“Freezing my ass on that subway going home every night, staring at that damn palm tree. Spring Hill, Florida, the poster said. Go retire to Spring Hill, Florida, and be happy, the poster said.”
“If you didn’t bring the sun block I’m going back to the car. I’m not going to get all splotchy just because you forgot the sunblock.”
“Fifteen years of thinking if I survive another New York winter and save my money, I can go live under that damn palm tree.”
“Oh. Never mind. It was at the bottom of my bag.”
“They didn’t tell me the houses were halfway across the county from the damn palm tree.”
“Do you want a Coke? I got diet and regular in the thingy here.”
“You drive an hour and when you get here, and it ain’t all that big, either.”
“Your belly’s getting too big. I’m giving you a diet.”
“Look at that beach. It’s nothing. Atlantic City has a bigger beach than that.”
“If we were in Atlantic City right now you’d be freezing your ass off. Now drink your Coke, for crying out loud.”
“Somebody ought to sue those bastards for false advertising. Making Spring Hill look like some damn South Beach or something.”
“We couldn’t afford an outhouse in South Beach. Drink your Coke.”
“I have to walk out a mile before I get my ass wet, the beach is so shallow.”
“If you want your ass wet, I’ll pour the Coke down your pants.”
“I mean, fifteen years of saving our money to move to Spring Hill, and the damn palm tree isn’t even pretty.”
“George, where the hell else do you want to go?”
“Aww, Louise, don’t start in on me.”
“You want to go back to New York, George? It’s snowing in New York, George. Do you want to spend another winter shoveling snow? You want to shovel snow until you drop dead of a heart attack?”
“Give me the damn Coke, Louise.”
“You want to live in South Beach, George? Why? You want to stare at all the young girls in bikinis? They wouldn’t give you a second look. You know why? Because you’re an old man, George.”
“Now you’re just getting nasty, Louise.”
“I know I’m just a wrinkled up old broad from New York, George, but you know what? I think you’re the best looking thing on this beach.”
“I know I’m the best looking thing on this beach. I’m the only thing on this beach except for that damn palm tree.”
“Look, George. The sun is setting. Not a cloud in the sky.”
“Well, maybe not the best looking thing on the beach. For a wrinkled up old broad from New York, you’re okay, Louise.”
“Drink your Coke, George.”

The Mystery of Kabbalah

At my wife’s insistence, I have finished reading my second book on Kabbalah, and I still don’t get it.
Don’t misunderstand. I have complete tolerance for all religions of the world. If I had my way December, not only would there be Christmas cards on the courthouse lawn, there also would be Happy Hanukkah, Happy Kwanzaa, Happy Arab Day, Sure Glad I’m Shinto, Happy to be Hindu, including an atheist card that says “I don’t believe any of this.” I would even allow a card that said, “This space for rent to anyone expressing his own personal existential beliefs.”
And I do understand and agree with many beliefs of the branch of the Jewish faith that believes that the angel Raziel gave the book of Kabbalah to Abraham who passed it down through the generations.
Kabbalah stresses living in the 99 percent of life that involves being good to other people, happy to be in the world and satisfied with life as it is. Most people are concerned with the 1 percent which is trying to get as much as possible no matter what the consequences to other people.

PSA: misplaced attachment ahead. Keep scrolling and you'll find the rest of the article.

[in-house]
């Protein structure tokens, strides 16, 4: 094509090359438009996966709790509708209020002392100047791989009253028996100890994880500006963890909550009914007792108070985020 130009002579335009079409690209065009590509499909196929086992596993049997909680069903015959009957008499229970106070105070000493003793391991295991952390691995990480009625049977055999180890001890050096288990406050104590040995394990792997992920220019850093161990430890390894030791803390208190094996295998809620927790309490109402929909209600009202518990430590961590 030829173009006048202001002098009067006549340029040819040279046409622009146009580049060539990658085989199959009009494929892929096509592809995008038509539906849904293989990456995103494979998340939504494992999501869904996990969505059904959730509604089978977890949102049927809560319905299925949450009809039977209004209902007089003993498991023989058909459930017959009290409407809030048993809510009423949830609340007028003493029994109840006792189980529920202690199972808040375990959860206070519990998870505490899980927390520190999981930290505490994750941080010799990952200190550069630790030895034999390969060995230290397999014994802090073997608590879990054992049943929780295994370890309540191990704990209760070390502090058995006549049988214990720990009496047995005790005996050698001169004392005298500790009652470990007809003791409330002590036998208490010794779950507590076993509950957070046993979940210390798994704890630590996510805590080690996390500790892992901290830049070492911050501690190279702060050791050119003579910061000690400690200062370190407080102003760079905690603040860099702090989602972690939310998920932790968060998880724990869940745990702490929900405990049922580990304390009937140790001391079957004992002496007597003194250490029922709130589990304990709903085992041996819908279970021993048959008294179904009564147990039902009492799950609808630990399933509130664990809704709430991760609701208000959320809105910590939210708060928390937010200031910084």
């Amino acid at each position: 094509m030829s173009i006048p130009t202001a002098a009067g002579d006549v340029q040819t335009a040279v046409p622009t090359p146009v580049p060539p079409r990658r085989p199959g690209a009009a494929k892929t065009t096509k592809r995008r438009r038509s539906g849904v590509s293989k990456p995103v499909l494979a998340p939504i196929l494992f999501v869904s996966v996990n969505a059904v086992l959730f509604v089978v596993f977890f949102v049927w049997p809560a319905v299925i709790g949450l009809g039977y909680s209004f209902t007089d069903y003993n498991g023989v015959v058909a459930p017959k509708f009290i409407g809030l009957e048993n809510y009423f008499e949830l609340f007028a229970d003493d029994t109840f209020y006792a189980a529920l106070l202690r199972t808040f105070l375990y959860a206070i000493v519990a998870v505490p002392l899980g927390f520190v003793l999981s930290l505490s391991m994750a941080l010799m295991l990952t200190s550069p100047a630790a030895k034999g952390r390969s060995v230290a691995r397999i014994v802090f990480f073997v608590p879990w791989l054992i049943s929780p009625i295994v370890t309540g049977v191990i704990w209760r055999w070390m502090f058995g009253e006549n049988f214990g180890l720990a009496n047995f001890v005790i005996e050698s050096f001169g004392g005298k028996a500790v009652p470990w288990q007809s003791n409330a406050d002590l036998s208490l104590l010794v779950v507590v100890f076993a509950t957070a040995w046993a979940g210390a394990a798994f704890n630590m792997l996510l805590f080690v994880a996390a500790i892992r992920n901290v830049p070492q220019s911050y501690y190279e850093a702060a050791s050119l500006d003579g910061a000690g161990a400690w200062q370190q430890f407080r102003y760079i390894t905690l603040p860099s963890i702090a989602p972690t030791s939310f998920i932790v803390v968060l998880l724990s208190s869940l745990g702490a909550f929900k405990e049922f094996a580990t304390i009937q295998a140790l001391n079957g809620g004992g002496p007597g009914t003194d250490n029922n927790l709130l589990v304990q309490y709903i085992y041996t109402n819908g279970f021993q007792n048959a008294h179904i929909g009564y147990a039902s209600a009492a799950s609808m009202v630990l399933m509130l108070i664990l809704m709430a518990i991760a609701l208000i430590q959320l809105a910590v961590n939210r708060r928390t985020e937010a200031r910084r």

I don’t remember when my wife first started reading about Kabbalah, but she loves to read anything about ancient history and philosophy. She shares with me her knowledge about how the Bible might have been written by a woman, how Jesus was married and how King David was actually an Egyptian pharaoh.
So for Christmas one year I bought her a seven-tape collection on Kabbalah which we started watching that very night. The first tape on the history of Kabbalah through the centuries was fascinating. Then the next tape was about finding the light to shine through you, and I immediately fell asleep. I fell asleep in the middle of all the rest of the tapes. Better than a sleeping pill.
She thought I was being terribly unfair so she found a book written in short, easy chapters that I could read a little each night. And I did. There were a lot of stories, like the three men who went into a room and found a satchel of money. The first man grabbed it and ran for it. The second man thought, boy I’d like all that money but I’m afraid I’d get caught if I took it so I’ll leave it alone. The third man immediately thought, oh, someone left his money out so I should tell him so it won’t get stolen.
Okay, who was the best person?
If, like me, you said the third man, you’re wrong.
The man who resisted temptation was the best. I still say the person who wasn’t tempted in the first place was better and even though my wife has tried to explain it’s better actually to overcome temptation than never to be tempted at all.
Recently she brought in another book written by the same person. It was a little longer but still written to be read one chapter a day. This one I understood better.
I can agree with the concept of crushing the Ego (capitalization by the book’s author). I agree that a person cannot condition his happiness on what he can get out of the world. A person can never have enough stuff to make him happy. Now that makes sense.
Then he got to that little red string tied around the wrist. It had some biblical reference but I don’t remember what it was. All true Kabbalah believers wear the red string, like Madonna. It’s supposed to remind you to live in the 99 percent of giving and caring. But if I have to keep looking at this red string on my wrist to remind myself to be nice to people then it’s a losing battle.
As hard as I try to contain it, sometimes the Beast That Lurks Within (my capitalization) escapes and all kinds of rancid nasty stuff erupts. What if someone sees my red string and says, hey, you got the red string on. You’re not supposed to be acting like that.
Which is why I don’t have a Honk if You Love Jesus bumper sticker on my car. I’m afraid I’d forget it was there and fly into road rage when all those people started honking at me.
Maybe I need to read a third Kabbalah book.